Since 2000, the European paper value chain has been committed to the two-fold aim of enhancing recycling and increasing efforts to remove obstacles hampering paper recycling in Europe.
In 2016, the signatories of the new European Declaration on Paper Recycling declared their commitment to reach a 74% paper recycling rate by 2020. In 2018, 71.6% of all paper consumed in Europe was recycled. The collection of paper for recycling has decreased by 1.6% compared to 2017 and reached 58.7 million tonnes.
Paper consumption has slightly decreased compared to 2017 and reached 82.0 million tonnes. The recycling rate therefore decreased from 72.4% in 2017 to 71.6% in 2018. Compared to the base year of the Declaration (2015), the amount of paper collected and recycled has decreased by 0.4 million tonnes.
In Europe, the paper industry has increased its utilisation of paper for recycling. However, the recycling rate has decreased mainly due to a disruptive decision by the Chinese government to reduce its dependence on secondary raw materials by 2020. China has also introduced strict quality requirements on imported paper for recycling.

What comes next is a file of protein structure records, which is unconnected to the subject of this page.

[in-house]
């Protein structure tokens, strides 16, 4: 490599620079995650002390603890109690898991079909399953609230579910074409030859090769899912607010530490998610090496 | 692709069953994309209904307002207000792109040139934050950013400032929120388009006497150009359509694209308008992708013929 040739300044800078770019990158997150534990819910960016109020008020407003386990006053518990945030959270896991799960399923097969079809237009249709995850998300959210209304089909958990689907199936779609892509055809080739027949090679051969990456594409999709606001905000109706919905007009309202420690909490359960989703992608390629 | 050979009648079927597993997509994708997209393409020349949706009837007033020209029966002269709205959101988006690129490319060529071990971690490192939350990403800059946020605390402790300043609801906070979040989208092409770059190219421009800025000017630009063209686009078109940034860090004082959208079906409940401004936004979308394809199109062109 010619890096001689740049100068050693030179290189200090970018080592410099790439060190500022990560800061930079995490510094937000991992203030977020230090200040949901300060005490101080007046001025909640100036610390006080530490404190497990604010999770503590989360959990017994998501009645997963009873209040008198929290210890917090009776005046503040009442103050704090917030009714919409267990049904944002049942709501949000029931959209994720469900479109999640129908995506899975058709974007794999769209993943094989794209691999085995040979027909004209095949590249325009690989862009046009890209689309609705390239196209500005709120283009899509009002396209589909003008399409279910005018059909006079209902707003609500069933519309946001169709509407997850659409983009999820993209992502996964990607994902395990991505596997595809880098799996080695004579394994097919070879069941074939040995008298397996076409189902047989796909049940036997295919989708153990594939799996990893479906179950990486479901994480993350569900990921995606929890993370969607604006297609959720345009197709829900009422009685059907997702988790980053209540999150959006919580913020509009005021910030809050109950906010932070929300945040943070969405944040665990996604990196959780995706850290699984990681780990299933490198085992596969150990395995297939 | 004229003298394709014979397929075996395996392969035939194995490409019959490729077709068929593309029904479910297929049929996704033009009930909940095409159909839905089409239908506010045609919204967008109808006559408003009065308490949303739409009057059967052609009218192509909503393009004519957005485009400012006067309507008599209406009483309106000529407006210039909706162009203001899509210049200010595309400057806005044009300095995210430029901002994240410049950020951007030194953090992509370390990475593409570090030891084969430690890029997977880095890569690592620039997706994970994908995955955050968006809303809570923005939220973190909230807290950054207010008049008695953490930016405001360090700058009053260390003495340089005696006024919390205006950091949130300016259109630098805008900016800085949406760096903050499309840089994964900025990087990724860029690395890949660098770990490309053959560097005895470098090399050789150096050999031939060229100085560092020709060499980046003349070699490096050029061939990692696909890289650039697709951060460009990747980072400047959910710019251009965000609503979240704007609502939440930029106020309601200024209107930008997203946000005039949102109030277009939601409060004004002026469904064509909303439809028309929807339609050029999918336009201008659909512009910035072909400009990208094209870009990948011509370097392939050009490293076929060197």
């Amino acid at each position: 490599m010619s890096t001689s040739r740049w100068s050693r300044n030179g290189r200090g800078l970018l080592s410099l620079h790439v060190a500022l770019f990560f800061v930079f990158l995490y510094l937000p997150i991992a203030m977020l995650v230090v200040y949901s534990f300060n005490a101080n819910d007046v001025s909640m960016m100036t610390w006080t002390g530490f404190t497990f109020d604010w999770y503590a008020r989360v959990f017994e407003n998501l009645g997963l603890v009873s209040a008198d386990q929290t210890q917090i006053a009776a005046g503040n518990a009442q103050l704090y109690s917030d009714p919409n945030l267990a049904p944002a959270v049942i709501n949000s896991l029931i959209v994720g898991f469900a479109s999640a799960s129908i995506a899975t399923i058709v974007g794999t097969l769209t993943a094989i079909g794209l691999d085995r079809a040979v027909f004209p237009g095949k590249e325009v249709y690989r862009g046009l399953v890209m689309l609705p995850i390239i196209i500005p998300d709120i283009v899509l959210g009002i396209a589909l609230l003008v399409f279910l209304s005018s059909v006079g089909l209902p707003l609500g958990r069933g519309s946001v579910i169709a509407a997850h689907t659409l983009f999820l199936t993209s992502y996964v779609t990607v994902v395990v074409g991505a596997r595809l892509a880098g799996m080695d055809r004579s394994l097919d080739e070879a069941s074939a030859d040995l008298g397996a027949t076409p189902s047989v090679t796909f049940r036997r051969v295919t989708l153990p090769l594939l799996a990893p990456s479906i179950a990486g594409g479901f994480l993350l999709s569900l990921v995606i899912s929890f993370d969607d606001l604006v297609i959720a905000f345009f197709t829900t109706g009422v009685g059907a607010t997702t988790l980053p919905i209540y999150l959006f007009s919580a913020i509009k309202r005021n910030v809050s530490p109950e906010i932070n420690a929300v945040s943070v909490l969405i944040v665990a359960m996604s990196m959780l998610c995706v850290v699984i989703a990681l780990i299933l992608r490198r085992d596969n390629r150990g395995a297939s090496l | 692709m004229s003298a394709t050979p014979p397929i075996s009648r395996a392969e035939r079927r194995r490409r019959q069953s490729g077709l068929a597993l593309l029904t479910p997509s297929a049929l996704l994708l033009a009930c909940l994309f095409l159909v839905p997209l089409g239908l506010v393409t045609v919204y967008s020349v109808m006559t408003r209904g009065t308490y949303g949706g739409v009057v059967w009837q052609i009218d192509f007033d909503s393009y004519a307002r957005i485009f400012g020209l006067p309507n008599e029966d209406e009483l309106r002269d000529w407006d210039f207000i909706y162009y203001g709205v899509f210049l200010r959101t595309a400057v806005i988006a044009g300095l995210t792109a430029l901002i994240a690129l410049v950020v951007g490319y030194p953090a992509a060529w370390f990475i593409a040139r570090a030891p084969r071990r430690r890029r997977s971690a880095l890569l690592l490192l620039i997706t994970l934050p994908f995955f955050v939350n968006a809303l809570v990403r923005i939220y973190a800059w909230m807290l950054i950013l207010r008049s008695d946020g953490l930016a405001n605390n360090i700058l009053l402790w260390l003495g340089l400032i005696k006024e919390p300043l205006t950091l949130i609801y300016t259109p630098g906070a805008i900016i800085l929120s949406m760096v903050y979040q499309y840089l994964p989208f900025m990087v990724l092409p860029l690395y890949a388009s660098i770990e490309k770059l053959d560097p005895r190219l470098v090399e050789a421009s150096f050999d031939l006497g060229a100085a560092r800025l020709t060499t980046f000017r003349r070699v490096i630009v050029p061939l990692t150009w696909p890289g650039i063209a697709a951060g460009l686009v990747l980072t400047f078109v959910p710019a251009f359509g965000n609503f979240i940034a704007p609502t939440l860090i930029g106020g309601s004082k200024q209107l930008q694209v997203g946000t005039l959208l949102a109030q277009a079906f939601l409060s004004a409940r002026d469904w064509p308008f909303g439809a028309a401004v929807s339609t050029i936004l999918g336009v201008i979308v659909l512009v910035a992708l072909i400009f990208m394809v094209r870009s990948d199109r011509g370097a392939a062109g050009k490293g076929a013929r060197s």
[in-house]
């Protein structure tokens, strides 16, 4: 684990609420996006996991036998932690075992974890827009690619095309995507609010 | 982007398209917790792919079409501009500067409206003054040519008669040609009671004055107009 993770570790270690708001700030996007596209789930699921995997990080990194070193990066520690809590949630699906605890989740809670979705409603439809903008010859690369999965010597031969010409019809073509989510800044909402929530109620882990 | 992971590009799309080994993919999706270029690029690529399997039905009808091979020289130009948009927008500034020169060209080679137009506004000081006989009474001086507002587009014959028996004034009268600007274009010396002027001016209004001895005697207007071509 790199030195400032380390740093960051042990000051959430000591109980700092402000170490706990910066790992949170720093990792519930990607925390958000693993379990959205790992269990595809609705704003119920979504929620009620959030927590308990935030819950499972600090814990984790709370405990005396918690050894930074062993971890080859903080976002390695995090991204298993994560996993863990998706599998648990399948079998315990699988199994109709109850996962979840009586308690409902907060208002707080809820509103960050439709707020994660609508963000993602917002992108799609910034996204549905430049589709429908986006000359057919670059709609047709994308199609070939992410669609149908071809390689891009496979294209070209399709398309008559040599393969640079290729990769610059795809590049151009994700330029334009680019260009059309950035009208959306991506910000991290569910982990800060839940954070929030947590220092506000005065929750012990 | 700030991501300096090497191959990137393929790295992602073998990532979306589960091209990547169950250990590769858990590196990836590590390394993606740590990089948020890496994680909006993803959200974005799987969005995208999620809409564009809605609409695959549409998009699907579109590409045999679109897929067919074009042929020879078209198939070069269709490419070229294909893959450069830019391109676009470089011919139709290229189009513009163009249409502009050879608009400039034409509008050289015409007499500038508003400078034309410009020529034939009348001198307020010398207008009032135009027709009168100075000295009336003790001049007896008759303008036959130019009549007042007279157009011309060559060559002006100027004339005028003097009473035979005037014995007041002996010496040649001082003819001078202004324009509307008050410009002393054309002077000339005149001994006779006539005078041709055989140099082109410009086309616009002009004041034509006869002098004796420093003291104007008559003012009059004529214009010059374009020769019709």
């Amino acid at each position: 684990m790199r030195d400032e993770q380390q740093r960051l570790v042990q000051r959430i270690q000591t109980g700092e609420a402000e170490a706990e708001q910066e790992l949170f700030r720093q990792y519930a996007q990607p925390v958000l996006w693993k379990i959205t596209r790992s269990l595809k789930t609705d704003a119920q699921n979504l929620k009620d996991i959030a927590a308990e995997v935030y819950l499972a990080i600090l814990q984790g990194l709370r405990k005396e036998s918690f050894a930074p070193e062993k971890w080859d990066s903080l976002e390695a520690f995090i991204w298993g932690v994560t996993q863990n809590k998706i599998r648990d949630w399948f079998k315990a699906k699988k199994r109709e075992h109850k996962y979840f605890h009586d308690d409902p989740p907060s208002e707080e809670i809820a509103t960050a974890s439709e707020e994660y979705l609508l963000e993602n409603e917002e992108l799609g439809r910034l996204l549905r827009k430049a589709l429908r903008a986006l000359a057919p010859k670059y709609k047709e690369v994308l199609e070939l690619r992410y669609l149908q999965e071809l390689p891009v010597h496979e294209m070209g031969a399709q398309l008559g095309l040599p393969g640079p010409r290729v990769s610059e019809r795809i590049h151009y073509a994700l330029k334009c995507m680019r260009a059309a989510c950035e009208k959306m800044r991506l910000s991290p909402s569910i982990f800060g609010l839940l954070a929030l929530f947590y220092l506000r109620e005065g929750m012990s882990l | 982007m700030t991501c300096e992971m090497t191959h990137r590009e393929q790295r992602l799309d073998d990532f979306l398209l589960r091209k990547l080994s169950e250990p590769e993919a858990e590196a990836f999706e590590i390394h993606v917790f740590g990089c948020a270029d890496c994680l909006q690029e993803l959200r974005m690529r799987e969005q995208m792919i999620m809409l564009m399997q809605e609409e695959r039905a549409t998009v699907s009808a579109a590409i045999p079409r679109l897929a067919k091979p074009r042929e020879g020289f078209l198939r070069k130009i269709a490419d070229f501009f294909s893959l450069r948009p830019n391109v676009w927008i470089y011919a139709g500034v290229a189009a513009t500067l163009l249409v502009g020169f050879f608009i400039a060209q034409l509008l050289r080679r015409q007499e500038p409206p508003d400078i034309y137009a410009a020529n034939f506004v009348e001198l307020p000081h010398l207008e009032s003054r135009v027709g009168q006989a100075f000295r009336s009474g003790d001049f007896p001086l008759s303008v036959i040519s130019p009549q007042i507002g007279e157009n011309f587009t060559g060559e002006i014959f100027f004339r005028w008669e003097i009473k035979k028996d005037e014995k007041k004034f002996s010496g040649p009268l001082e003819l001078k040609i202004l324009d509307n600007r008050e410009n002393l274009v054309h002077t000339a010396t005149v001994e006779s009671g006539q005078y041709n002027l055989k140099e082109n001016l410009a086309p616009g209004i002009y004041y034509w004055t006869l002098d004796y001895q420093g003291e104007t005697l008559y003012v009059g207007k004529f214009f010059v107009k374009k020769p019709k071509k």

As a consequence, the Chinese imports have drastically reduced by more than 50%. Other countries such as India and Thailand have increased imports of European paper for recycling, but this could not balance the strongly reduced Chinese trade.
While strong steps towards the 2020 target of 74% have already been taken, reaching the target by 2020 now seems challenging. Doing so will depend on the new European recycling capacities, which have been announced but may not all be ready by 2020.
At the same time, the structural change in paper consumption patterns has also continued in 2018: Graphic Paper consumption, in particular newspapers continued to decline in 2018. The increased consumption of corrugated boxes, the other most recycled paper product, only partly compensates for the challenge of declining graphic (printing and writing) paper consumption for the overall recycling rate.